A volunteers cleans a television camera prior to the Bundesliga match between Fortuna Duesseldorf and Hamburger SV at Esprit-Arena on November 23, 2012 in Duesseldorf, Germany
Much like BSkyB's shares on Monday, my heart sank when I heard the news that BT had won the exclusive rights to broadcast all 350 fixtures each season from 2015 for the Champions League and Europe League competitions.
Not because I am a staunch supporter of Sky's slick coverage or hold an allegiance to Rupert Murdoch's all conquering company, but because, like all the other Average Joe's out there, the deal is likely to mean I am left out of pocket.
The prospect of shelling out to subsidise two subscriptions is creeping closer for the majority now that the pinnacle of European football has been wrestled from Sky's clutches as part of a staggering £900million deal.
However, although BT have won the battle, the war will rage on. They have won the rights this time, but it is widely believed the sum they have willingly paid to put an end to proceedings after just one round of bidding will skew future auctions.
Many companies have taken on the mighty BSkyB and failed as quickly as they started. The same fate was predicted for BT, but with this bold move it's clear they mean business. Sky have to sit up and take notice. They may now have to find more midweek football coverage to satisfy their following, so the Football League will surely receive a bigger pay day when their rights are sold next time.
As a supporter of a lower league team, however, the Champions League group stages do not have a patch on our domestic competitions. UEFA have successfully diluted the competition to the point where half of the entrants have no chance of making it out of the group.
Granted, there may be a few shock results from the teams that usually drop into the Europa League, like Basel's victory at Stamford Bridge, but the big boys largely make it through unscathed. I'll watch the English teams in the group stage, don't get me wrong, but too often the games are a disappointment, as most games that aren't do or die tend to be. The competition doesn't get going until the knockout rounds, whereas in the Premier League every game is blood and thunder.
As for the Europa League - UEFA's rebranding has failed miserably. The UEFA Cup was never a ridiculed competition before, but huge amounts of travel and games against unknown opposition have resulted in a devaluation of the competition led by the big clubs, a fate similar to that of the FA Cup. A straight knockout competition would be worth the huge sum BT have stumped up, but it was necessary to get a foothold in the market.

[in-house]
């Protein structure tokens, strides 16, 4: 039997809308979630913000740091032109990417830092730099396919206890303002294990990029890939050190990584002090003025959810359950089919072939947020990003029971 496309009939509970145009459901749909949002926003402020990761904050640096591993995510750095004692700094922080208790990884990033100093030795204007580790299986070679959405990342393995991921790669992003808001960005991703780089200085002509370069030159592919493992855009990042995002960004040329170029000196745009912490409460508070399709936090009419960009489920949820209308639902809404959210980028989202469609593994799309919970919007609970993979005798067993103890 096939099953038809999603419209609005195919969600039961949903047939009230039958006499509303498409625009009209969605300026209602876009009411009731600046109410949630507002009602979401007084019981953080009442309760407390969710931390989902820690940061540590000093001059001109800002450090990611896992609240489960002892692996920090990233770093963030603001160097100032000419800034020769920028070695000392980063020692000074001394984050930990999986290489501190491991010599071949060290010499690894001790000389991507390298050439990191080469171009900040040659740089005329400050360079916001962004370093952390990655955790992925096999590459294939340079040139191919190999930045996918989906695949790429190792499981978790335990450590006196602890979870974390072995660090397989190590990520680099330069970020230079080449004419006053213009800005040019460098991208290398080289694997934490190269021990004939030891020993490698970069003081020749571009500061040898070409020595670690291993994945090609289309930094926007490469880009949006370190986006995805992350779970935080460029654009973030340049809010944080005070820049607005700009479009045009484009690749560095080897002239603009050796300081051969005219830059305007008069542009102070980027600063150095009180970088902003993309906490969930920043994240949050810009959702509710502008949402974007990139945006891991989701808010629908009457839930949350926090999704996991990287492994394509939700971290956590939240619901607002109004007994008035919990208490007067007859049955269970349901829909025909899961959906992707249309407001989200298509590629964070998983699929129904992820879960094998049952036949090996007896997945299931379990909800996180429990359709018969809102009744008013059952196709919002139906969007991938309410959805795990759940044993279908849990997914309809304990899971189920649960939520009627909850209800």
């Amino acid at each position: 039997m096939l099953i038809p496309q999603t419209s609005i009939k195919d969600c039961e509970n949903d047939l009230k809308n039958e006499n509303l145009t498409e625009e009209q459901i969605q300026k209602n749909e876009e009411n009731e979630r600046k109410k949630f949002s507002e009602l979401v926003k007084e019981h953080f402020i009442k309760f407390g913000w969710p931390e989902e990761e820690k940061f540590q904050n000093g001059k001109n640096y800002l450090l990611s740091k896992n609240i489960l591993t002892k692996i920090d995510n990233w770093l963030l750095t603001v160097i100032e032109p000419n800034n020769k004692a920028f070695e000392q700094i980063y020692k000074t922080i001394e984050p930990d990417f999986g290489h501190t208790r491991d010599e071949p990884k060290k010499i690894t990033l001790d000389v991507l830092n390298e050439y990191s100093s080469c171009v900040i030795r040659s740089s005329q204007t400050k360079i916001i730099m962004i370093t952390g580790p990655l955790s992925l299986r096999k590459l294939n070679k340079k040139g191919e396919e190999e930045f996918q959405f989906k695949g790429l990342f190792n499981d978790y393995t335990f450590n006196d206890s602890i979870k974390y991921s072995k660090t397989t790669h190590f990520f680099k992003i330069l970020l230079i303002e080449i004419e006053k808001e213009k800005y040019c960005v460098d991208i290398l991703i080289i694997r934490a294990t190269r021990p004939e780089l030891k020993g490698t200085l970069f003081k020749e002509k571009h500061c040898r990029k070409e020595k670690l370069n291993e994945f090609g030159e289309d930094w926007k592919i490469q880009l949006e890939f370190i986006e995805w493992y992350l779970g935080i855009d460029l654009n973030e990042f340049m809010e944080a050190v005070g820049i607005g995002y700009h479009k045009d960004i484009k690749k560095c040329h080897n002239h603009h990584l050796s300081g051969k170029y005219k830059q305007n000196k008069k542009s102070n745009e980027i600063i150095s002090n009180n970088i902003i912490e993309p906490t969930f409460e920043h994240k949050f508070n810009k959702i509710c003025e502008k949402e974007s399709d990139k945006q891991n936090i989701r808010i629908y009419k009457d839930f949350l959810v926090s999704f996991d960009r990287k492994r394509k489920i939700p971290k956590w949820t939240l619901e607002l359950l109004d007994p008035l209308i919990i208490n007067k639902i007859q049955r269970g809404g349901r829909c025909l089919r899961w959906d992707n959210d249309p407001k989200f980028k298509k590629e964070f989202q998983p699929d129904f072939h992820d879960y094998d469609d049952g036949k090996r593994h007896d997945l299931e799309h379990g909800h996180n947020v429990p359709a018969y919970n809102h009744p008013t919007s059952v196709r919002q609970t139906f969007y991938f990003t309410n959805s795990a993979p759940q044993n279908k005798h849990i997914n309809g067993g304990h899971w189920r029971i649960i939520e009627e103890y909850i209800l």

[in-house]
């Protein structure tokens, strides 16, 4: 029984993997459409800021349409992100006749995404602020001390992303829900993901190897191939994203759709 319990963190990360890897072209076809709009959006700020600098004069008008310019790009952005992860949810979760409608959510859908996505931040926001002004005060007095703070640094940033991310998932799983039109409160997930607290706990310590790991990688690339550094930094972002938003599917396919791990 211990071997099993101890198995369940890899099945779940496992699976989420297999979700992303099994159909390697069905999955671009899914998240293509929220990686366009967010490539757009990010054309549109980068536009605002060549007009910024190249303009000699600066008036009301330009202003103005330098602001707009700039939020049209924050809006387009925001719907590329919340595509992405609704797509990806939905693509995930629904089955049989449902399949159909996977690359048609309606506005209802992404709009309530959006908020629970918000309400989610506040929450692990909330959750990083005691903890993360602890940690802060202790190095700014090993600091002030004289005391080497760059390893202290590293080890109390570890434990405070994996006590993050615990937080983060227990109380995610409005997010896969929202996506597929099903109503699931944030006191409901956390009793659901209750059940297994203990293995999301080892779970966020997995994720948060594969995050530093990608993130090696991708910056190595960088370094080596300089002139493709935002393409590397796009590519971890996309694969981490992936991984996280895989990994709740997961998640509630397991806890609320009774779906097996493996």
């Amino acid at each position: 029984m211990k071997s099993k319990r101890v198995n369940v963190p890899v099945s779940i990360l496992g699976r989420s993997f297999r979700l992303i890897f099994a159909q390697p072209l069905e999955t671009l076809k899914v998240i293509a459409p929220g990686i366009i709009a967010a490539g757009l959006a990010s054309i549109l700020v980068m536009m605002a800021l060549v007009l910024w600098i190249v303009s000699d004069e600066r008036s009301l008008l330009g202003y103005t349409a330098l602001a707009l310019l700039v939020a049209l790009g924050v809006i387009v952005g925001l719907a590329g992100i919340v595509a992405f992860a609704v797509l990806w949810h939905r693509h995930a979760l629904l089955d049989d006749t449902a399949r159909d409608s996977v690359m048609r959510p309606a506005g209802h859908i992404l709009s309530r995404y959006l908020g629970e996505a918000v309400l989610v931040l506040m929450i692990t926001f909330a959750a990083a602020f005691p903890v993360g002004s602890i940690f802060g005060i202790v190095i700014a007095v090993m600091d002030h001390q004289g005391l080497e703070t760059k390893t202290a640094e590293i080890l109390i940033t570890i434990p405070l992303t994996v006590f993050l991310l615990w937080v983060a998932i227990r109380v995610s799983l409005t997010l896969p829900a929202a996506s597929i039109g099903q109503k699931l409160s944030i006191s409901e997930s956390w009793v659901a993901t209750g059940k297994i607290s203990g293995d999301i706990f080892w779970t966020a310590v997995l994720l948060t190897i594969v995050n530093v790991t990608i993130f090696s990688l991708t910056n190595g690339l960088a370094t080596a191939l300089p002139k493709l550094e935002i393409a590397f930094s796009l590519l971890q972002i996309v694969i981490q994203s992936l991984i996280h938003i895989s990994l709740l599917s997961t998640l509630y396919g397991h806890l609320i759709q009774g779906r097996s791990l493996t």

Meanwhile, the consumer appears to have lost out. Even the armchair fans don't have a say these days, let alone the Average Joe on the terraces. But surprise, surprise, players, managers and clubs continue to laugh all the way to the bank. The fruits of their labour will help them get a tasty slice of the money ploughed into UEFA in the form of prize money awarded to the participating clubs. And if the clubs have more money, then that will be filtering down to the players' hands quicker than Ashley Young hits the deck.
Currently I'm a Virgin man, so BT is beamed in at no extra cost to the deal I'm on - but if BT declare they are cutting the chord to Europe's top competition, then I would reconsider jumping ship to the new kid on the block. Maybe. Sorry Mr. Branson - I don't owe you anything.
I will continue to pay through the roof to watch my idols or could I escape the two sharks in the ocean by turning to internet streaming for coverage? Unethical and illegal - yes (stay in school kids, don't do drugs), but a hell of a lot cheaper.
However, buying a brand new subscription for the Champions League may be one step too far in my book and not only because watching David James wear a camera attached to his head is not the kind of expert analysis I'm after.
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